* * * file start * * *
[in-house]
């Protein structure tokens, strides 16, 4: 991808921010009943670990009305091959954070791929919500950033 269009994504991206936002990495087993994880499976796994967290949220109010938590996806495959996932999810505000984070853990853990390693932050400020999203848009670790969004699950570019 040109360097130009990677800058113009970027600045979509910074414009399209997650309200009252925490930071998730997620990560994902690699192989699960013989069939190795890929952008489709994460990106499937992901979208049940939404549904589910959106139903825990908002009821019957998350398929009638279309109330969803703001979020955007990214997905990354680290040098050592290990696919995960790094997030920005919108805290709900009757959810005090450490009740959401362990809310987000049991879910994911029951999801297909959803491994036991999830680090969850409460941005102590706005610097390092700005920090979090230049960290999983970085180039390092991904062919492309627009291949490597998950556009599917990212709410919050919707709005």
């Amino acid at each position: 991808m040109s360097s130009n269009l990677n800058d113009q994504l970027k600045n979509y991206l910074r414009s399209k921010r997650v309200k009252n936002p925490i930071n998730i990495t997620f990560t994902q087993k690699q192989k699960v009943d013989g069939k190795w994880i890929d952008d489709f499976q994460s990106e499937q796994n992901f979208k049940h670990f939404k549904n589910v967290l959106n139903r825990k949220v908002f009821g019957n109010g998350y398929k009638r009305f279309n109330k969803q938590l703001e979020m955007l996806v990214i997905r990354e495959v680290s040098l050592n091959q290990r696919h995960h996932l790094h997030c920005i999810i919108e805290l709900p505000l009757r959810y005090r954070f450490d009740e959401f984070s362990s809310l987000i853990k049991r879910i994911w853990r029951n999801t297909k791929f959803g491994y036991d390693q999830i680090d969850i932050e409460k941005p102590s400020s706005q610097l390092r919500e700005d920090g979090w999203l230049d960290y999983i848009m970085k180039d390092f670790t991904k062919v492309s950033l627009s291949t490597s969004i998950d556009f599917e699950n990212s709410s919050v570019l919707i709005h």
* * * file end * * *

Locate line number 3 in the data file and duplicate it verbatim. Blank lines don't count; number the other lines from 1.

């Amino acid at each position: 991808m040109s360097s130009n269009l990677n800058d113009q994504l970027k600045n979509y991206l910074r414009s399209k921010r997650v309200k009252n936002p925490i930071n998730i990495t997620f990560t994902q087993k690699q192989k699960v009943d013989g069939k190795w994880i890929d952008d489709f499976q994460s990106e499937q796994n992901f979208k049940h670990f939404k549904n589910v967290l959106n139903r825990k949220v908002f009821g019957n109010g998350y398929k009638r009305f279309n109330k969803q938590l703001e979020m955007l996806v990214i997905r990354e495959v680290s040098l050592n091959q290990r696919h995960h996932l790094h997030c920005i999810i919108e805290l709900p505000l009757r959810y005090r954070f450490d009740e959401f984070s362990s809310l987000i853990k049991r879910i994911w853990r029951n999801t297909k791929f959803g491994y036991d390693q999830i680090d969850i932050e409460k941005p102590s400020s706005q610097l390092r919500e700005d920090g979090w999203l230049d960290y999983i848009m970085k180039d390092f670790t991904k062919v492309s950033l627009s291949t490597s969004i998950d556009f599917e699950n990212s709410s919050v570019l919707i709005h």